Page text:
"The Story of the Lizard Who Had the Habit of Dining on His Wives" is about a boy-lizard who was created by God to answer a rich woman's prayers for a son. God got tired of the woman's prayers, so He sent her the son but the boy has the face of a human and the body of a lizard (Galeano 291). The lizard-boy, who is named Dulcidio, reaches the age of 18 and wants to get married, so his parents find a human bride for him. He marries the girl but eats her on their wedding night and in the morning all that's left of her are her bones (Galeano 291). From that point on, the lizard-man marries and eats many human brides because, "In the households of the poor, there was always some spare girl" (Galeano 291). One day while the lizard-man is resting by the water, he sees a mysterious girl who is reading. The lizard-man becomes interested in the girl and tells her, "Everything you see and don't see, it's all mine" (Galeano 292) but the girl does not look or speak. The lizard-man keeps trying to impress the girl by saying that he is "rich but humble, studious, a worker and above all a gentleman who wishes to make a home but has been doomed to widowerhood by the cruelties of fate" (Galeano 292). The lizard-man does not tell the girl that he is a widower because he eats his brides. The girl thinks about what the lizard-man said but does not say anything. The Lizard-man asks her to scratch his back, which she does, and the lizard-man "feels as he has never felt" (Galeano 292). After that day, the lizard-man looks for the girl but she is gone, nobody can find her and nobody knows who she is (Galeano 293), so he is pining for her. One Sunday, the lizard-man has a premonition, goes to the riverbank and the girl is there. He says he loves her and "showers her with compliments and caresses" (Galeano 293). They get married and when they are alone, the lizard-man says, "I give you my heart, for you to tread on" (Galeano 293). The girl blows out the candle, takes off her wedding gown and says, "Don't be an asshole. Knock off the bullshit," pulls off his skin and throws it on the floor, pulls his naked body close to her and "sets him on fire" (Galeano 294). Then the lizard-man sleeps, dreaming for the first time in his life. While he is sleeping and dreaming, the girl eats him "in small bites, from head to tail, making little sound and chewing as gently as possible, taking care not to wake him, so that he will not carry away a bad impression" (Galeano 294).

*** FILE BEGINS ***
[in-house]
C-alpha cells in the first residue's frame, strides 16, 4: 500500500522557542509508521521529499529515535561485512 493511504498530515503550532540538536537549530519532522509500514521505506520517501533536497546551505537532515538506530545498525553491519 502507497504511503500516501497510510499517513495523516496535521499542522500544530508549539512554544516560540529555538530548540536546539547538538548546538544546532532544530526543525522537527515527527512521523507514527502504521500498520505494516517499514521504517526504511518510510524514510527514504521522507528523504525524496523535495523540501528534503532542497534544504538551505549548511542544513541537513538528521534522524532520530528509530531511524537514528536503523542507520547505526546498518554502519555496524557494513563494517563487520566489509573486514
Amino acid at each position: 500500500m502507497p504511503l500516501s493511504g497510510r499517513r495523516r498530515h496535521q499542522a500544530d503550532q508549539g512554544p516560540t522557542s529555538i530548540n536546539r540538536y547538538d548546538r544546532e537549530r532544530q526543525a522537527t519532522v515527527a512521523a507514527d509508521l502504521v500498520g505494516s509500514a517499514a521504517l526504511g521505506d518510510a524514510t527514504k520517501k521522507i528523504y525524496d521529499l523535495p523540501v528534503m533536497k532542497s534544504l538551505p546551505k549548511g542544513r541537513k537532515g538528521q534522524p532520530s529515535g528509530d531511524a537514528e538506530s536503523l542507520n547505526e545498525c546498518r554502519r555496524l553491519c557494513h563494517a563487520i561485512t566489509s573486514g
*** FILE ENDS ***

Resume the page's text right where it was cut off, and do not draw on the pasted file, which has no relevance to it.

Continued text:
It is difficult to find scholarly writing about this story, maybe because it is not Galeano's most famous work and maybe because he is not an Ernest Hemingway, a Nobel prizewinner who has been completely discussed for decades. The reviews of this story say that it is a fable (Goodreads, Inc.; Malan). A "fable" is "a narration intended to enforce a useful truth; especially: one in which animals speak and act like human beings" (Merriam-Webster, Incorporated). The reviews also say that this is an allegory. An "allegory" is "the expression by means of symbolic fictional figures and actions of truths or generalizations about human existence; also: an instance (as in a story or painting) of such expression" (Merriam-Webster, Incorporated). This story fits those definitions because it uses a fictional lizard-man and humans to tell a truth about human existence.
The reviewers believe that this fable/allegory uses a lizard-man and human women to show four themes: "be careful what you wish for"; "what goes around comes around"; the relationships between men and women; political symbolism. According to the reviews, the story shows "be careful what you wish for" because the mother wished and prayed for a son and got a lizard-boy, plus the lizard-man wished for the love of the girl and she ate him (Goodreads, Inc.; Malan). In both cases, they wished and wished (and the mother even prayed), then got what they wanted but the mother got a boy who was not even half-boy and the lizard -- who was a killer, got the love of his life and she killed him. The reviewers also say that this short story has the theme of "what goes around comes around" because the lizard-man who ate women was eventually eaten by a woman (Goodreads, Inc.). Perhaps it could be called some kind of "karma" but this is another story that says that what you do to others will eventually come back around and be done to you. The reviewers also believe that this is about "relationships between men and women" (Malan) because "men feel naked when they feel emotions like we have stripped them of their armor, and they rest contented buy have this underlying suspicion that by allowing themselves to be defenseless, we will devour them…[continue]